Several IT companies are facing multi-state lawsuits following alleged poor practices that led to the breach of 3.9 million patient records, exposing personal information and medical records.
The computer systems affected were inadequately protected according to the lawsuit which could end up costing several companies millions of dollars in damages.
With costs of data breaches rising, and companies being held to account on issues around data security practices, it is becoming more important to protect and dispose of patient and public data effectively. While many companies and organizations are still updating their data practices to reflect the new laws and requirements, many have still yet to invest in adequate protections that would prevent data being accessed or misused.
With over 100,000 companies operating in the medical sector in the U.S. alone, there are key concerns about how data is managed, and whether there are effective data protection policies in place.
When it comes to complete security of data, degaussing can come into play and provide organizations with secure data destruction so that patient records and other information don’t get accessed or exposed. Particularly for older systems and upgrades, being able to properly erase old information securely, without the possibility of it being recovered or hacked in to, is essential.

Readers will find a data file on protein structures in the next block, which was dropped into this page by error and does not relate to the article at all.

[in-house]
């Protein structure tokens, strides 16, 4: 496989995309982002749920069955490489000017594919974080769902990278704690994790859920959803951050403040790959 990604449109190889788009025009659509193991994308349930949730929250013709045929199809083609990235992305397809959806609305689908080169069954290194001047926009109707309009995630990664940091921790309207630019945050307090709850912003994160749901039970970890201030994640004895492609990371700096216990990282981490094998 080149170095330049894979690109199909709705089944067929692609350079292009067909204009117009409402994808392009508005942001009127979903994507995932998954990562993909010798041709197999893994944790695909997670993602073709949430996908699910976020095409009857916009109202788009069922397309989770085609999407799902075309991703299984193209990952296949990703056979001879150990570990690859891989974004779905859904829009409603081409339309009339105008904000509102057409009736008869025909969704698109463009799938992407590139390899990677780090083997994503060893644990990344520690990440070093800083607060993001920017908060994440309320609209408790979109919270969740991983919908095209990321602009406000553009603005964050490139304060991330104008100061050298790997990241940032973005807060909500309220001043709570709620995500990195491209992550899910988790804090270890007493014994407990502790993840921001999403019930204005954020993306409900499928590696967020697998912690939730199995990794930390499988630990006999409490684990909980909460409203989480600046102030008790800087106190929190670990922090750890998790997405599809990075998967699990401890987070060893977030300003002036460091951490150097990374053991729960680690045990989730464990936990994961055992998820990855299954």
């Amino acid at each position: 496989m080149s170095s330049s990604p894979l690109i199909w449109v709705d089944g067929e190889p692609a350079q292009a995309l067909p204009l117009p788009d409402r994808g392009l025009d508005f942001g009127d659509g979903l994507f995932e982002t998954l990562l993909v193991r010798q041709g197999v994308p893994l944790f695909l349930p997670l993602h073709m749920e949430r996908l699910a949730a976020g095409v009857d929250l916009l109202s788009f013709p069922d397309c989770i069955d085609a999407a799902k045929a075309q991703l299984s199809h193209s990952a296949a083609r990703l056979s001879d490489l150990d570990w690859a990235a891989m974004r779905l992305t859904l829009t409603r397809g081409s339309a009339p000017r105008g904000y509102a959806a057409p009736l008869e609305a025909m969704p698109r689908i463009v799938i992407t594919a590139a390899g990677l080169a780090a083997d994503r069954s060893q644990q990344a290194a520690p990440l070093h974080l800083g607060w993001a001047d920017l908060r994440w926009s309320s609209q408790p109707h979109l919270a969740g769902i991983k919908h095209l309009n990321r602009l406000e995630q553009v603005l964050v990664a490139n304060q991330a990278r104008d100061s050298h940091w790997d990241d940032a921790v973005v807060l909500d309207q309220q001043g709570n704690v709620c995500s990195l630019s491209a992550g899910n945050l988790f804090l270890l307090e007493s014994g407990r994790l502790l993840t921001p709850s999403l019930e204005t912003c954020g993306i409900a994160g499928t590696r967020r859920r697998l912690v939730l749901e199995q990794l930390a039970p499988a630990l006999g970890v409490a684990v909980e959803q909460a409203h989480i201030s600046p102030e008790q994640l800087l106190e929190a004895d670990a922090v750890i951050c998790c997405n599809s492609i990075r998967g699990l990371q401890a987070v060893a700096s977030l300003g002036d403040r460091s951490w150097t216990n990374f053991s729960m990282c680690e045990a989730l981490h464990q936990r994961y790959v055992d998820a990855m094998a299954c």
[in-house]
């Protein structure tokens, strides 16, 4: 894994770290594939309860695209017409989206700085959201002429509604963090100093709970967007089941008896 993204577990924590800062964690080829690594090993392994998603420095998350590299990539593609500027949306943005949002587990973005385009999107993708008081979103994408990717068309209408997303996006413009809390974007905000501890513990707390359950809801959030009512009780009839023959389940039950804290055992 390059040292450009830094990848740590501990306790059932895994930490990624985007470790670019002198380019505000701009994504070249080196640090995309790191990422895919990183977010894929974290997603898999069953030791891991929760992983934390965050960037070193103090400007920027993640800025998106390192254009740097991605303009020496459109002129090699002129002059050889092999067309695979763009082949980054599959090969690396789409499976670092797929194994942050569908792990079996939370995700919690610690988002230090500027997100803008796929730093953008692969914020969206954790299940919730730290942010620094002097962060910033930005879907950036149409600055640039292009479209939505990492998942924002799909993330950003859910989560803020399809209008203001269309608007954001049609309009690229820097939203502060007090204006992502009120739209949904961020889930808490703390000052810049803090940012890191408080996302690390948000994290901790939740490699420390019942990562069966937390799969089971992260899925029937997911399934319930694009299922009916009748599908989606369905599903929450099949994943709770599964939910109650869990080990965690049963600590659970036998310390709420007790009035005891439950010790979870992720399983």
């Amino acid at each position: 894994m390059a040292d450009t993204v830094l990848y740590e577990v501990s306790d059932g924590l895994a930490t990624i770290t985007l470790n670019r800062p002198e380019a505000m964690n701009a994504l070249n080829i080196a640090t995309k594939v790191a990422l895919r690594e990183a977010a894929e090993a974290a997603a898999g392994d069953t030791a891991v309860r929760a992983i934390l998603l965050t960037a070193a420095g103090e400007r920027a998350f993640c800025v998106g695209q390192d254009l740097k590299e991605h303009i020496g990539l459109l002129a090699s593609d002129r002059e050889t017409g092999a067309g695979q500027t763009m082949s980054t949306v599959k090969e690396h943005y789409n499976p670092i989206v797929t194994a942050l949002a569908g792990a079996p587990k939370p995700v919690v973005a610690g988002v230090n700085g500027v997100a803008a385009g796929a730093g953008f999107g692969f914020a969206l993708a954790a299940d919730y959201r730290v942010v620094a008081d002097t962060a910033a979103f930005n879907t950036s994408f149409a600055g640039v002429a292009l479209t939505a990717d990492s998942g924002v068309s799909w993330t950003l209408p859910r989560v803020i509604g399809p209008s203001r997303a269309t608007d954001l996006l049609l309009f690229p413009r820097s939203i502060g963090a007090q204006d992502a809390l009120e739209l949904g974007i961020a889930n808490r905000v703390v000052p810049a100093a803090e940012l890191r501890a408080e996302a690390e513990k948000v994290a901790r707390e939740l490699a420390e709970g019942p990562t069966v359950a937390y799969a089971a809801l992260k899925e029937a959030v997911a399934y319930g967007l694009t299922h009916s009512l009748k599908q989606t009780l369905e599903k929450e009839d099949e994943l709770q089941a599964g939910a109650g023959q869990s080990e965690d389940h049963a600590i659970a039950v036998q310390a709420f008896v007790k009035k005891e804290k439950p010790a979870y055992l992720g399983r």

In this case, 12 state attorneys are filing a comprehensive lawsuit that is seeking unspecified statutory damages and civil penalties.
To avoid the risk of a data breach or data theft, you can explore our hard drive degaussers and find out more about how you can safely dispose of data and protect your company. With software auditing tools you can also prove that data has been removed and destroyed successfully which come as standard with shipped hard drive degaussers we provide. A hard drive destroyer can also be used to crush old hard drives for recycling safely, and quickly. These types of units can be used by medical employees in an office environment with ease where audits can be made and sent to the organization’s data officer for compliance purposes.